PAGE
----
Mahavishnu Orchestra

Sample this concert
  1. 1Birds Of Fire11:26
  2. 2Open Country Joy08:55
  3. 3The Dance Of Maya16:25
  4. 4Dawn18:08
  5. 5One Word19:46
  6. 6Sanctuary07:08
  7. 7Vital Transformation (Incomplete)06:26
Liner Notes

Billy Cobham - drums; Jerry Goodman - violin; Jan Hammer - keyboards; Rick Laird - bass; John McLaughlin - guitar

The initial classic lineup of the Mahavishnu Orchestra lasted less than three years and only released two studio albums and one live recording during this era, but these recordings had a profound effect, redefining the jazz/rock fusion movement. Combining the improvisational elements of jazz with the volume and energy of rock music, the group created music that was often intricate and complex, performed by musicians whose virtuosity thrilled audiences, musicians and critics alike. By early 1973, the Mahavishnu Orchestra had firmly established their reputation. With little over a year of live performances behind them, they had become one of the most exciting bands on the planet. This performance occurred a few months after the release of their highly acclaimed second album, Birds Of Fire.

Recorded on the campus of the University of Wisconsin, this set features choice selections from that album, as well as from their debut album, The Inner Mounting Flame. Now an established headliner, the Mahavishnu Orchestra had more time onstage and they seized that opportunity to explore in greater depth. This set captures the group as they were diversifying the onstage repertoire and extending their improvisational approach.

The performance begins with the pairing of the new album's title track with "Open Country Joy." While both remain aligned with the arrangements on the Birds Of Fire album, here they feature extended solos, often explosive and pummeling in their ferocity. In the unusual time signature of 18/8, the interwoven nature of the Birds Of Fire makes for a thrilling and intense experience. "Open Country Joy," a strutting, gradually intensifying urban blues is perhaps the least complex composition the classic lineup ever played, vacillating between a laidback county feel and frenzied rocking power.

One of the band's most popular first album tracks, "The Dance Of Maya," follows and it too gets a highly expanded treatment. This piece features an infectious rhythmic pattern that compliments the melodic line. Once the initial sequence has been established, the band suddenly shifts focus, with Cobham playing a bluesy 10/8 drum pattern. Many subtle changes occur during the extended exploration to follow and despite its imposing length, this is one of the most intriguing and accessible pieces for newcomers to the band.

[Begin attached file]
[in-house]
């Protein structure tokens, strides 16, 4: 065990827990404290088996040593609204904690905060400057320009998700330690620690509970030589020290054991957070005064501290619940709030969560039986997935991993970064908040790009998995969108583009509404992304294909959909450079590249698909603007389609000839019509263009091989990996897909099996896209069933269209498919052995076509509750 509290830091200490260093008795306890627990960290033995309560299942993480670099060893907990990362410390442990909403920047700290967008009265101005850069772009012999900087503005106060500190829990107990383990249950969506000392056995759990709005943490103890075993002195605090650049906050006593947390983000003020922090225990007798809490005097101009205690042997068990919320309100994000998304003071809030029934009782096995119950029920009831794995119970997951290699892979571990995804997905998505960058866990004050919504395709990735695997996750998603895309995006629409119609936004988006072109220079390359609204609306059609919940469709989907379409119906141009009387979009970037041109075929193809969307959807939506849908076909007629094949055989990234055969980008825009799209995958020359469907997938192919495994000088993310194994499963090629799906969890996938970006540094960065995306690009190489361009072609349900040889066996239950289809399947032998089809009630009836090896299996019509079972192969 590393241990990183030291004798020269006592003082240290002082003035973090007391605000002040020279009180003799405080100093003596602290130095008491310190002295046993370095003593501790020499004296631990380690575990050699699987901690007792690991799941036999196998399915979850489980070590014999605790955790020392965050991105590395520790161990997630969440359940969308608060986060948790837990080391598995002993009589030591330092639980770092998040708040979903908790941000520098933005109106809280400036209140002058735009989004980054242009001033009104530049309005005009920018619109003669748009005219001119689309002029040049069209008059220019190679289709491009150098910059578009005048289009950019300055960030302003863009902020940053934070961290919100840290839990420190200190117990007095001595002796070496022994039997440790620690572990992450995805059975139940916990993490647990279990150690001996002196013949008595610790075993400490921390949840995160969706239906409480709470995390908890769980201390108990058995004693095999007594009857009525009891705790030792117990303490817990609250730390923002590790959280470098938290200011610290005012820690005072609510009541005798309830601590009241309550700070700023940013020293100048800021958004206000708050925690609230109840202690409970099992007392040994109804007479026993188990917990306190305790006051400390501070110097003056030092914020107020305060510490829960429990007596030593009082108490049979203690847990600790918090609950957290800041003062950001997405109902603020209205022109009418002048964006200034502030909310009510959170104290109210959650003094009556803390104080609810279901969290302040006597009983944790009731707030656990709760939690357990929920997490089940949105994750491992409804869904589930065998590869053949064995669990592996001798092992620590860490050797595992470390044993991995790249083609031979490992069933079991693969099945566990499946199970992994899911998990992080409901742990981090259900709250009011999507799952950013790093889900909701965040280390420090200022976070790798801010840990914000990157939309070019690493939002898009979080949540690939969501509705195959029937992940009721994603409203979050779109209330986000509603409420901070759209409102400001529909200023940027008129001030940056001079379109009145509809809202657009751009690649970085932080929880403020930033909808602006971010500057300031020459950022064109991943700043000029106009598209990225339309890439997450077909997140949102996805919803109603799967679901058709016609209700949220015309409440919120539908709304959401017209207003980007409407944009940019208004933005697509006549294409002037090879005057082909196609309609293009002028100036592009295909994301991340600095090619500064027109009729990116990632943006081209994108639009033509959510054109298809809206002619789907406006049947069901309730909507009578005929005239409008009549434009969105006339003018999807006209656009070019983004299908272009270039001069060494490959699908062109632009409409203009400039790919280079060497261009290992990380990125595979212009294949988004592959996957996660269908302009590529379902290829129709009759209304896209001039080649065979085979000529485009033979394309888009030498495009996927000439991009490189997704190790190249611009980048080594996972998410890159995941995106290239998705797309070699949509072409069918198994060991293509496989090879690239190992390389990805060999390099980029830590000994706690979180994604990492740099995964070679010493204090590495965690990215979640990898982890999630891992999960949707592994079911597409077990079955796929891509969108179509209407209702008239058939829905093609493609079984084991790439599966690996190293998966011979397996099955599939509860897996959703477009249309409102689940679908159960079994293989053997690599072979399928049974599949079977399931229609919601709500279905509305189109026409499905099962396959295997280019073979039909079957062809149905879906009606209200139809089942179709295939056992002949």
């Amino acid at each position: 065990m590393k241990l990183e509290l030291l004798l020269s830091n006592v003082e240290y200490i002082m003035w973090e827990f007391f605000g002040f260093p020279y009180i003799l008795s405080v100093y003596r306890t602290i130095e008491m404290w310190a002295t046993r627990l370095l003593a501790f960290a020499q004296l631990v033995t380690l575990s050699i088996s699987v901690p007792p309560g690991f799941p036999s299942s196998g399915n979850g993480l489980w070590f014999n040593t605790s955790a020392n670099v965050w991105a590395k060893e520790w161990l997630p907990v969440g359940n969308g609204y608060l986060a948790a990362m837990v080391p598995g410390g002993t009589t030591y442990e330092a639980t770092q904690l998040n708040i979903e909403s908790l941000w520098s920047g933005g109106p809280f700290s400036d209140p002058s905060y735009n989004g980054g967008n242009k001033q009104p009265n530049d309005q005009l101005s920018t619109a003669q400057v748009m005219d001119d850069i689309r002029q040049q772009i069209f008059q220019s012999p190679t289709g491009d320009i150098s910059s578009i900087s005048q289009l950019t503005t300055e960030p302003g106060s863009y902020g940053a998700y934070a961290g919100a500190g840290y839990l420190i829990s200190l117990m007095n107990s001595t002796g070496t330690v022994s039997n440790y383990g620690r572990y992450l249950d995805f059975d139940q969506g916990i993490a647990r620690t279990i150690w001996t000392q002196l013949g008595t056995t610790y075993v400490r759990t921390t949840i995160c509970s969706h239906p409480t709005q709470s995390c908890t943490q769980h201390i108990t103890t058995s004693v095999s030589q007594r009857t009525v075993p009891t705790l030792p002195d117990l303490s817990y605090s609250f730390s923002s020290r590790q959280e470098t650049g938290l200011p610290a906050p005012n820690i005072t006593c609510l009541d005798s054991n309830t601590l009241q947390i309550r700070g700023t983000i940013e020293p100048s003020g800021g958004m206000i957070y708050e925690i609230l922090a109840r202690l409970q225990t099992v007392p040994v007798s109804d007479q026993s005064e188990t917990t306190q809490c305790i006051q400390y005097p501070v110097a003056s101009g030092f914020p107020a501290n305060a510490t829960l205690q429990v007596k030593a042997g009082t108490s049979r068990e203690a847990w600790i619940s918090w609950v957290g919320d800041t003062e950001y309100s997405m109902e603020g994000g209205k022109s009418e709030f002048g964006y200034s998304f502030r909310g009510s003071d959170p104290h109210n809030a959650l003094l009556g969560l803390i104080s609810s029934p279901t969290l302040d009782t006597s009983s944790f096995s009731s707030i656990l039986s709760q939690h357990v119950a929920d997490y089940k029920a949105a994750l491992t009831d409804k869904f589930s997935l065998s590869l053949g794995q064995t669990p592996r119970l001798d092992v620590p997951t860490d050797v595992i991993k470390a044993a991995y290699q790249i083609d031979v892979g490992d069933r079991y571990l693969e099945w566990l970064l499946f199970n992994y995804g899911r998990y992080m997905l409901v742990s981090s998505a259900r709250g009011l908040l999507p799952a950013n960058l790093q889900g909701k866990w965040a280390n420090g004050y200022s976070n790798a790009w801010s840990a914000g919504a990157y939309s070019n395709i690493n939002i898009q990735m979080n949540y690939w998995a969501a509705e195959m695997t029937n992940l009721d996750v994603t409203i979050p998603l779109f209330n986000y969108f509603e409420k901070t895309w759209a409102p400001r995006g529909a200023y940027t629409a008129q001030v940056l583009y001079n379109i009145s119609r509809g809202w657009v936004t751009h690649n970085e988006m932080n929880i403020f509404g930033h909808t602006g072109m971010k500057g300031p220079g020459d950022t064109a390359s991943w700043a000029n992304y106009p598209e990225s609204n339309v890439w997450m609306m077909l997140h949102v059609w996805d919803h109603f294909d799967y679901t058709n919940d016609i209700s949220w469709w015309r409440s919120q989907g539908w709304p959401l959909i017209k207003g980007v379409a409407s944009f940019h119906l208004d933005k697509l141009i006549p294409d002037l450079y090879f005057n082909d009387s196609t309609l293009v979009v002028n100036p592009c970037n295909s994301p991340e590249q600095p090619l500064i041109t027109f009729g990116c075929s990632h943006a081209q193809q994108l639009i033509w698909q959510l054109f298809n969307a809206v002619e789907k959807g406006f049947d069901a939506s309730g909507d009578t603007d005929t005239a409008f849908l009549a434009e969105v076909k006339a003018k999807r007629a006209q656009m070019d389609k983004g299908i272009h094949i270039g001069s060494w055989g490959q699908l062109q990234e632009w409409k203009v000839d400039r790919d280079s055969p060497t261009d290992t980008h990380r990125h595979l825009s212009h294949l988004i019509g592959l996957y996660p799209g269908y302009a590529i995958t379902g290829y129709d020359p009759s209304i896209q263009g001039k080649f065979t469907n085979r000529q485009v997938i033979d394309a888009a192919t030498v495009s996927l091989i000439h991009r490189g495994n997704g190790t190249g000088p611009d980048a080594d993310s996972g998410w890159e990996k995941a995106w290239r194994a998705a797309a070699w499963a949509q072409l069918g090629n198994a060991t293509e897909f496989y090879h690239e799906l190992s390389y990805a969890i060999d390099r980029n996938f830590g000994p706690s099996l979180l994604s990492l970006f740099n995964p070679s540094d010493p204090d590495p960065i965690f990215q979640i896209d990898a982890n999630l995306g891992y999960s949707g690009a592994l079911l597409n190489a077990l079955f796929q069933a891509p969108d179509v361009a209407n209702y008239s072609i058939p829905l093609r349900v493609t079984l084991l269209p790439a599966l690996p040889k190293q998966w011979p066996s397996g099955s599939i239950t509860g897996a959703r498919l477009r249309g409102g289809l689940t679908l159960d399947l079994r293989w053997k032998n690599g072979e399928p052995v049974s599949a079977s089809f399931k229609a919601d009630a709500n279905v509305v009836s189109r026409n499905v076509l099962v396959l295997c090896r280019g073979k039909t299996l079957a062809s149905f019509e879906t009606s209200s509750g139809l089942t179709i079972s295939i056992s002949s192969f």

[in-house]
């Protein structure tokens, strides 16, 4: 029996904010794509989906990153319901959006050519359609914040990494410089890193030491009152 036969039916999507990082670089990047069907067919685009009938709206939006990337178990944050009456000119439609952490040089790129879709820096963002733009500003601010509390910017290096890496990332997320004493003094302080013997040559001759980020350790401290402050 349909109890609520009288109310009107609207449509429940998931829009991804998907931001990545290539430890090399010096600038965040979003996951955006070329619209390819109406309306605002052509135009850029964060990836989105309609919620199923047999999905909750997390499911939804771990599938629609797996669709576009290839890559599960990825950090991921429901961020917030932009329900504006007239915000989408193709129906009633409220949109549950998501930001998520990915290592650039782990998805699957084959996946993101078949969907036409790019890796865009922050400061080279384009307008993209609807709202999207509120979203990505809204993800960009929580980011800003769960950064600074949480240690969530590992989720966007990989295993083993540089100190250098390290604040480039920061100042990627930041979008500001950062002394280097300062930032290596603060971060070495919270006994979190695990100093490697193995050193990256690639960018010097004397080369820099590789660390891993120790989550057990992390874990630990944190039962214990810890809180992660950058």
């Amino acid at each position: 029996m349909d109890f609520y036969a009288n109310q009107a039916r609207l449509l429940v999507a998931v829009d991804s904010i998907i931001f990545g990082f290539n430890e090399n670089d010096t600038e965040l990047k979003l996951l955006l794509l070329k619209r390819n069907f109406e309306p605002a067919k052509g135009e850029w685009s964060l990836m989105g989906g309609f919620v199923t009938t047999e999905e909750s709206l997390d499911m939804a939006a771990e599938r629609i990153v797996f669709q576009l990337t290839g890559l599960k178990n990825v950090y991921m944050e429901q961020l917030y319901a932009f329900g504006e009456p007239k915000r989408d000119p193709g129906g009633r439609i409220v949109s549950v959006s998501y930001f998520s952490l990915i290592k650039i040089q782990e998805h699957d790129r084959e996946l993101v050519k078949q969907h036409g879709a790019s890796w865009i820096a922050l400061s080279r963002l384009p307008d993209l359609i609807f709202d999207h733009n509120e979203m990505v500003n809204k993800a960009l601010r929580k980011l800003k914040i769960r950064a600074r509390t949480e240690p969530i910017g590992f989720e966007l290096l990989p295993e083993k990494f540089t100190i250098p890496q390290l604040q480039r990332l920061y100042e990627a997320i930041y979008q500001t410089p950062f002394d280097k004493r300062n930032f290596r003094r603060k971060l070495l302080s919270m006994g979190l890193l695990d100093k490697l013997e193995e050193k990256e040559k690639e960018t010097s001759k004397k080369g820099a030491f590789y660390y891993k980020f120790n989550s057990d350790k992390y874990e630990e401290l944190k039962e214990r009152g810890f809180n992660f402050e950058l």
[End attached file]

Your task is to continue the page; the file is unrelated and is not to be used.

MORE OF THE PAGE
Providing some musical contrast within this set, they next perform "Dawn," which begins contemplatively. This is another fine example of the improvisational extremes the band was now embracing as they explore possibilities one could barely imagine from the relatively short studio recording. This vacillates between the majestic melodic theme, which they periodically reinstate, with adventurous flights into new territory interspersed between. These are most thrilling, especially the second half of the composition, where they introduce mind boggling stops and starts that are nothing short of telepathic and a ferocious call and response speed jam between violin, guitar, and synthesizer.

The "One Word" to follow is a staggering performance. Beginning with a haunting sequence that gives way to a relatively straightforward jam, McLaughlin, Goodman, and Hammer trade a seemingly endless barrage of solos. Billy Cobham gets a showcase in the middle, beginning smoothly and continuously escalating in both speed and dynamics, preparing one for the explosive second half of the piece. When the group launches back in, playing in 13/8 time, continually increasing in speed, McLaughlin, Goodman, and Hammer all blaze away. Beneath all this, Laird and Cobham anchor things, while contributing to the overall searing effect.

After all the furious intensity, "Sanctuary" provides some tranquility to the proceedings. Hauntingly beautiful and taken at an extremely slow tempo in 9/4, Hammer's introspective synthesizer solo weeps while Goodman's wailing violin compliments McLaughlin's guitar. Cobham and Laird establish the perfect relaxed rhythmic groove that further accentuates the contemplative mode, with a gentle serenading foundation.

An incomplete, but explosive "Vital Transformation" renews the intensity level to close the show. In 9/8 time, this composition is another thrilling hyper-drive performance. This music burns with an intensity few groups have ever matched in live performance. These musicians were clearly challenging themselves to push the envelope, with constantly surprising and utterly compelling results.